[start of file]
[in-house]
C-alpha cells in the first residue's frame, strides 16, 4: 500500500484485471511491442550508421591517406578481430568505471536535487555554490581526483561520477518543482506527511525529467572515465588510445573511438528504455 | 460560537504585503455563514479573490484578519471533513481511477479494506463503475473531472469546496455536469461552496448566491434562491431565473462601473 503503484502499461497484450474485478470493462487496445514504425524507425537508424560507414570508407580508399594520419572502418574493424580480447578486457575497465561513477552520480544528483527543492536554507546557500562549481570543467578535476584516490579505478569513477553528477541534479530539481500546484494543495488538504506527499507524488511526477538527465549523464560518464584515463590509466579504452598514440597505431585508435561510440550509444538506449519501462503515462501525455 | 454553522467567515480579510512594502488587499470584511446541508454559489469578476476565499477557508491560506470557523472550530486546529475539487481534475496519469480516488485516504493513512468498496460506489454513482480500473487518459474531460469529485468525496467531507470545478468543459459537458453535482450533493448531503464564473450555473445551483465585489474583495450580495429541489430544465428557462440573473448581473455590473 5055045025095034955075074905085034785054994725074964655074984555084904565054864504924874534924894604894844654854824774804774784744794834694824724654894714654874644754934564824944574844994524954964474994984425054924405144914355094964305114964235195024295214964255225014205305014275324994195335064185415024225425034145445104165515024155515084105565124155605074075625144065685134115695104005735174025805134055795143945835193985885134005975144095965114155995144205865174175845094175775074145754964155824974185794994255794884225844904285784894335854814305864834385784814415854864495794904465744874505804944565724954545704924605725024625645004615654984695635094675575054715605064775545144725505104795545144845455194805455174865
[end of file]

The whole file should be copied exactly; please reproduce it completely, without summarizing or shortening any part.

[in-house]
C-alpha cells in the first residue's frame, strides 16, 4: 500500500484485471511491442550508421591517406578481430568505471536535487555554490581526483561520477518543482506527511525529467572515465588510445573511438528504455 | 460560537504585503455563514479573490484578519471533513481511477479494506463503475473531472469546496455536469461552496448566491434562491431565473462601473 503503484502499461497484450474485478470493462487496445514504425524507425537508424560507414570508407580508399594520419572502418574493424580480447578486457575497465561513477552520480544528483527543492536554507546557500562549481570543467578535476584516490579505478569513477553528477541534479530539481500546484494543495488538504506527499507524488511526477538527465549523464560518464584515463590509466579504452598514440597505431585508435561510440550509444538506449519501462503515462501525455 | 454553522467567515480579510512594502488587499470584511446541508454559489469578476476565499477557508491560506470557523472550530486546529475539487481534475496519469480516488485516504493513512468498496460506489454513482480500473487518459474531460469529485468525496467531507470545478468543459459537458453535482450533493448531503464564473450555473445551483465585489474583495450580495429541489430544465428557462440573473448581473455590473 5055045025095034955075074905085034785054994725074964655074984555084904565054864504924874534924894604894844654854824774804774784744794834694824724654894714654874644754934564824944574844994524954964474994984425054924405144914355094964305114964235195024295214964255225014205305014275324994195335064185415024225425034145445104165515024155515084105565124155605074075625144065685134115695104005735174025805134055795143945835193985885134005975144095965114155995144205865174175845094175775074145754964155824974185794994255794884225844904285784894335854814305864834385784814415854864495794904465744874505804944565724954545704924605725024625645004615654984695635094675575054715605064775545144725505104795545144845455194805455174865